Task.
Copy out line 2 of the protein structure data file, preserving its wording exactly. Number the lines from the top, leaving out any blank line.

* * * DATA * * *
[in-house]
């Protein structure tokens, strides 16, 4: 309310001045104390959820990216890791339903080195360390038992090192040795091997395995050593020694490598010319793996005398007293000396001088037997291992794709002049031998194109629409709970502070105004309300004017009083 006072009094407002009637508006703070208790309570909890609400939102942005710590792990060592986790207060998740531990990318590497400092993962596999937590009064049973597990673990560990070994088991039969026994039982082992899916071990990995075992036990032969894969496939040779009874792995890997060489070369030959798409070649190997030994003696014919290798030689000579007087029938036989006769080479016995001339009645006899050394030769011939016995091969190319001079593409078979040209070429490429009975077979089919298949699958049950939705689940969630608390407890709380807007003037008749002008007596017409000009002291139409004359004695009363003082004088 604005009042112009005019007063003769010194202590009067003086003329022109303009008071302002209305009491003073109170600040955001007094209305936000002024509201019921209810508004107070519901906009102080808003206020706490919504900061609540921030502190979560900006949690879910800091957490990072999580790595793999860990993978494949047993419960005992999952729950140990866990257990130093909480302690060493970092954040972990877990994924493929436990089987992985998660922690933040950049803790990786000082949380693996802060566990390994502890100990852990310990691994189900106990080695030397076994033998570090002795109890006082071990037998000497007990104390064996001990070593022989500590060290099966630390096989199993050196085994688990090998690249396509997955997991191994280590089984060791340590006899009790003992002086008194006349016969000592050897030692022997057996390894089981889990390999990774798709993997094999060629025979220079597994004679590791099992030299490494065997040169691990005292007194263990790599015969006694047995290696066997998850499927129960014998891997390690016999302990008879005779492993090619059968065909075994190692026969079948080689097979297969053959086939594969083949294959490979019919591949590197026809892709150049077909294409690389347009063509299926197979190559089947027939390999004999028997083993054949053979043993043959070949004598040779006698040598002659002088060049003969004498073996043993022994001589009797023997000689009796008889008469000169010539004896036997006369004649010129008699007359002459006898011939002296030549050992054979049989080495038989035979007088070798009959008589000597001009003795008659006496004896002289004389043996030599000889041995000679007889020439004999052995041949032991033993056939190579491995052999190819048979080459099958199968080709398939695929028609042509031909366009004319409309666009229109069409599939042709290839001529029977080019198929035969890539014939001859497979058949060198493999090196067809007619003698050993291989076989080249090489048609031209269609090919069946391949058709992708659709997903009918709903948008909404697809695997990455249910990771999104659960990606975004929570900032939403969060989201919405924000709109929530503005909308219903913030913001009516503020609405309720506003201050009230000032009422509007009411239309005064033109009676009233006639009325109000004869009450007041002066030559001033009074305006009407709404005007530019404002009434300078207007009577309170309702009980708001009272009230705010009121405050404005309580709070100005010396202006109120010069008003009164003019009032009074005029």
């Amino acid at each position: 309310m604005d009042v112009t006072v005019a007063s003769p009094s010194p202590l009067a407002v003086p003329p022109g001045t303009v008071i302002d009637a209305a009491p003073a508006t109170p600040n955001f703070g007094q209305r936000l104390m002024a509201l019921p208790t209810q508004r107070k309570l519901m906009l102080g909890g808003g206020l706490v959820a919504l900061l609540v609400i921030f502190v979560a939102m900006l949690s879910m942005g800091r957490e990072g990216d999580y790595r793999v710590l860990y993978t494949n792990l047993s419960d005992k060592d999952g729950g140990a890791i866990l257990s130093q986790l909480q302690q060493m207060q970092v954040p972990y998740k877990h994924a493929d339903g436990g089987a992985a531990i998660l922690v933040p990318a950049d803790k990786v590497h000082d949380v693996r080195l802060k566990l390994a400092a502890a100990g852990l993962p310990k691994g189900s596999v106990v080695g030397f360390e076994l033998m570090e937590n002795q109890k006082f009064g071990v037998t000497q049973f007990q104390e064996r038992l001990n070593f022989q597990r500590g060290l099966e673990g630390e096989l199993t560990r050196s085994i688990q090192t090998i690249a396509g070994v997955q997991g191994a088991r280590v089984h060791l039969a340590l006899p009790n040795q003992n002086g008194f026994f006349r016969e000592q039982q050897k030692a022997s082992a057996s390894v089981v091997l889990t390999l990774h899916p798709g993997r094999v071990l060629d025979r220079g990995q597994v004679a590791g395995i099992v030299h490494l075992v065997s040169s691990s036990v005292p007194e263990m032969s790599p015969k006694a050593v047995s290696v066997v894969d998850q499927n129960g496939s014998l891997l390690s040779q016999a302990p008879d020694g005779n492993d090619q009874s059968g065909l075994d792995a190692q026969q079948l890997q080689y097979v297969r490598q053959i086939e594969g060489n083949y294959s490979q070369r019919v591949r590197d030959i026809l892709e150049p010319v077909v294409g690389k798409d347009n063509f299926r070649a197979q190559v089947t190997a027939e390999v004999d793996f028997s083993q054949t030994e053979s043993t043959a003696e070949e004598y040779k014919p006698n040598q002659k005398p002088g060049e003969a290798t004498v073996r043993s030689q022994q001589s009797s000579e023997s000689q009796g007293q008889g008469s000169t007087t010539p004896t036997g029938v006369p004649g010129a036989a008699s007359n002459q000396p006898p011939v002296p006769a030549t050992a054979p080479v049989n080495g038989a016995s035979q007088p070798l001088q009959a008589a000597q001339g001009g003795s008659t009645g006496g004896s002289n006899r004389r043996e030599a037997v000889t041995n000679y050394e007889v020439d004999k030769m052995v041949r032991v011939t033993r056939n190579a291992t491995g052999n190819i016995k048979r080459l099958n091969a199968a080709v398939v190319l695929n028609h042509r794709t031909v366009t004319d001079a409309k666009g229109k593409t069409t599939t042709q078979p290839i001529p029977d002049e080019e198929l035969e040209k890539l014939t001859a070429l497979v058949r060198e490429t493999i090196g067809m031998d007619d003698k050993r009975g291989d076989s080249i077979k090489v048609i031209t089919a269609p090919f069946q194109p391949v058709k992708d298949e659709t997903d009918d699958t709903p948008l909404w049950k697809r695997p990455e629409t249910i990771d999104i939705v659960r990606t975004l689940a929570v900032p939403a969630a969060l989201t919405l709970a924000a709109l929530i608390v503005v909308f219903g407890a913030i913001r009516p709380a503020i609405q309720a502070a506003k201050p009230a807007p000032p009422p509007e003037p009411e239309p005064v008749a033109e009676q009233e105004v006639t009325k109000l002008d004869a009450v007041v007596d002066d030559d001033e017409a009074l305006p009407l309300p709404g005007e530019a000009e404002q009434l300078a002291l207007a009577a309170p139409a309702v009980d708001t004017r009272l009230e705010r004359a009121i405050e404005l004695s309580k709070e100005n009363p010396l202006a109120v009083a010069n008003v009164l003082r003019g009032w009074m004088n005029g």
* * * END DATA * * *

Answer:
């Protein structure tokens, strides 16, 4: 309310001045104390959820990216890791339903080195360390038992090192040795091997395995050593020694490598010319793996005398007293000396001088037997291992794709002049031998194109629409709970502070105004309300004017009083 006072009094407002009637508006703070208790309570909890609400939102942005710590792990060592986790207060998740531990990318590497400092993962596999937590009064049973597990673990560990070994088991039969026994039982082992899916071990990995075992036990032969894969496939040779009874792995890997060489070369030959798409070649190997030994003696014919290798030689000579007087029938036989006769080479016995001339009645006899050394030769011939016995091969190319001079593409078979040209070429490429009975077979089919298949699958049950939705689940969630608390407890709380807007003037008749002008007596017409000009002291139409004359004695009363003082004088 604005009042112009005019007063003769010194202590009067003086003329022109303009008071302002209305009491003073109170600040955001007094209305936000002024509201019921209810508004107070519901906009102080808003206020706490919504900061609540921030502190979560900006949690879910800091957490990072999580790595793999860990993978494949047993419960005992999952729950140990866990257990130093909480302690060493970092954040972990877990994924493929436990089987992985998660922690933040950049803790990786000082949380693996802060566990390994502890100990852990310990691994189900106990080695030397076994033998570090002795109890006082071990037998000497007990104390064996001990070593022989500590060290099966630390096989199993050196085994688990090998690249396509997955997991191994280590089984060791340590006899009790003992002086008194006349016969000592050897030692022997057996390894089981889990390999990774798709993997094999060629025979220079597994004679590791099992030299490494065997040169691990005292007194263990790599015969006694047995290696066997998850499927129960014998891997390690016999302990008879005779492993090619059968065909075994190692026969079948080689097979297969053959086939594969083949294959490979019919591949590197026809892709150049077909294409690389347009063509299926197979190559089947027939390999004999028997083993054949053979043993043959070949004598040779006698040598002659002088060049003969004498073996043993022994001589009797023997000689009796008889008469000169010539004896036997006369004649010129008699007359002459006898011939002296030549050992054979049989080495038989035979007088070798009959008589000597001009003795008659006496004896002289004389043996030599000889041995000679007889020439004999052995041949032991033993056939190579491995052999190819048979080459099958199968080709398939695929028609042509031909366009004319409309666009229109069409599939042709290839001529029977080019198929035969890539014939001859497979058949060198493999090196067809007619003698050993291989076989080249090489048609031209269609090919069946391949058709992708659709997903009918709903948008909404697809695997990455249910990771999104659960990606975004929570900032939403969060989201919405924000709109929530503005909308219903913030913001009516503020609405309720506003201050009230000032009422509007009411239309005064033109009676009233006639009325109000004869009450007041002066030559001033009074305006009407709404005007530019404002009434300078207007009577309170309702009980708001009272009230705010009121405050404005309580709070100005010396202006109120010069008003009164003019009032009074005029």